Professor of dentistry told woman suffering from tumour in her jaw to chew sugar-free gum and misdiagnosed 32 others, tribunal hears
A professor of dentistry misdiagnosed patients who had cancer – prescribing one with sugar-free chewing gum when she had a tumour in her jaw and another with iron supplements for skin cancer – a tribunal has heard.
Philip Lamey allegedly misdiagnosed seven people with mouth cancer – four of whom later died – at the School of Dentistry in Royal Victoria Hospital, Belfast.
In total 135 patients were recalled after doubts were raised about their biopsy results, a hearing of the General Dental Council (GDC) in London was told today.
Professor Lamey, who is being represented by lawyers at the hearing, faces 46 charges after concerns were raised about his diagnosis of 33 patients.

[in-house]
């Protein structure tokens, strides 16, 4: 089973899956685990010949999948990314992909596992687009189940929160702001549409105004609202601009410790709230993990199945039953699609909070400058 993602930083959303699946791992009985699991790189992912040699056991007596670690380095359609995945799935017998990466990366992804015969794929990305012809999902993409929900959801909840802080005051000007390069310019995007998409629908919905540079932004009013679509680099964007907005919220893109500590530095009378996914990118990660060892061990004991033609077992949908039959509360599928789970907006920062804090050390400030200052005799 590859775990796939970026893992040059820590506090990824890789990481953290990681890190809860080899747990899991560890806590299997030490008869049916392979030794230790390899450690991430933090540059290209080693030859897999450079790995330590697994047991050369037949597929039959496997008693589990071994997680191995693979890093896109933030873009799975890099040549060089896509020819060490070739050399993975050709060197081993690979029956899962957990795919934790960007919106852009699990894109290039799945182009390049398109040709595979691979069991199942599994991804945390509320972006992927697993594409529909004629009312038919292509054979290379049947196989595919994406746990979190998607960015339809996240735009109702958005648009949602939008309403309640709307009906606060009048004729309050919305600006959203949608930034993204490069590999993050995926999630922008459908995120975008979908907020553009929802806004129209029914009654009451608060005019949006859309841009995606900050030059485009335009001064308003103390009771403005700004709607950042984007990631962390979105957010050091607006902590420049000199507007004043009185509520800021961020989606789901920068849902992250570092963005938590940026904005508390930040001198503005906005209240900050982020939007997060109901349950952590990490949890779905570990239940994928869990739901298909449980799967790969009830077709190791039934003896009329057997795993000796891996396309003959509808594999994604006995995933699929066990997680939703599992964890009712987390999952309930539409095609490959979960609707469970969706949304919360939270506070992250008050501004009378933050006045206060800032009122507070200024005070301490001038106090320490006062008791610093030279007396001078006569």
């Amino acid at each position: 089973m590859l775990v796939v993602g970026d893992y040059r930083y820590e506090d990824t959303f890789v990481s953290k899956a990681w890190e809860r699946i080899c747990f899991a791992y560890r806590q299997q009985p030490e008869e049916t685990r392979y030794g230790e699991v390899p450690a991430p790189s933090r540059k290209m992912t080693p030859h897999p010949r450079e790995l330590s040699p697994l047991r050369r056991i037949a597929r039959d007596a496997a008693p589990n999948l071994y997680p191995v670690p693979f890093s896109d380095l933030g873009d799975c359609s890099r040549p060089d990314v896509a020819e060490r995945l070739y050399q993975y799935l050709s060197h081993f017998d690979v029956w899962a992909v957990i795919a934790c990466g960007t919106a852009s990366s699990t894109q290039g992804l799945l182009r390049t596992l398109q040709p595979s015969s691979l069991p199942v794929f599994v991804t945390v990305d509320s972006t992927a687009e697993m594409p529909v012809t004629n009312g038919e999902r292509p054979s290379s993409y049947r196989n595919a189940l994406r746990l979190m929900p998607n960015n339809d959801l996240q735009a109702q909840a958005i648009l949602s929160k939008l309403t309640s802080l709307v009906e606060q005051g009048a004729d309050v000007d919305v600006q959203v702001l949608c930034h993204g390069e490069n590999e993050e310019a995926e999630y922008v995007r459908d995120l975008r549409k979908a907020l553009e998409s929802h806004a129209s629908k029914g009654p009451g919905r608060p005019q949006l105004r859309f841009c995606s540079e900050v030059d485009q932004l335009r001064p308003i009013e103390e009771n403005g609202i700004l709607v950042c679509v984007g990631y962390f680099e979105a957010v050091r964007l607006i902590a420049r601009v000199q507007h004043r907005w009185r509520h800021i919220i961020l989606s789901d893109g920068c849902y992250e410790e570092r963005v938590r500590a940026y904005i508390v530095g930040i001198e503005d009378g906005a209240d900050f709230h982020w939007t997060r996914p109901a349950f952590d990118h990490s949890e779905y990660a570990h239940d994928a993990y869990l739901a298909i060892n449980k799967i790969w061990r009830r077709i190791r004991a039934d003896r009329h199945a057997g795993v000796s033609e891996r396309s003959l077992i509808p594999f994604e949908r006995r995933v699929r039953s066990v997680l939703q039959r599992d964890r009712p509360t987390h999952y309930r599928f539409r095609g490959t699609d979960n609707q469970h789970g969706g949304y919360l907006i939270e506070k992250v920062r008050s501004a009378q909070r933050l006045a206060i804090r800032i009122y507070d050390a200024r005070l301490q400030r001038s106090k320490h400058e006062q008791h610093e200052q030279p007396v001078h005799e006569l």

David Bradly, counsel for the GDC, said on one occasion the dentist’s blunders caused a patient to be rushed to hospital after a wrong diagnosis. The patient was told she had temporomandibular joint dysfunction (TMD) – chronic jaw pain – when she in fact had a tumour in her jawbone.
Mr Bradly said: ‘Professor Lamey gave a diagnosis of TMD and prescribed sugar-free chewing gum for treatment and said he would see her in three months.
‘She actually had a tumour in the mandible and was admitted to hospital. She had a squamous cell carcinoma – a type of skin cancer – and had radiotherapy following an operation.’
On another occasion he diagnosed an elderly patient as having a traumatic ulceration of the tongue. He repeatedly prescribed iron supplements to the 78-year-old, but eventually again made a late diagnosis of squamous cell carcinoma.
Mr Brady added: ‘Professor Lamey failed to review the diagnosis of trauma.’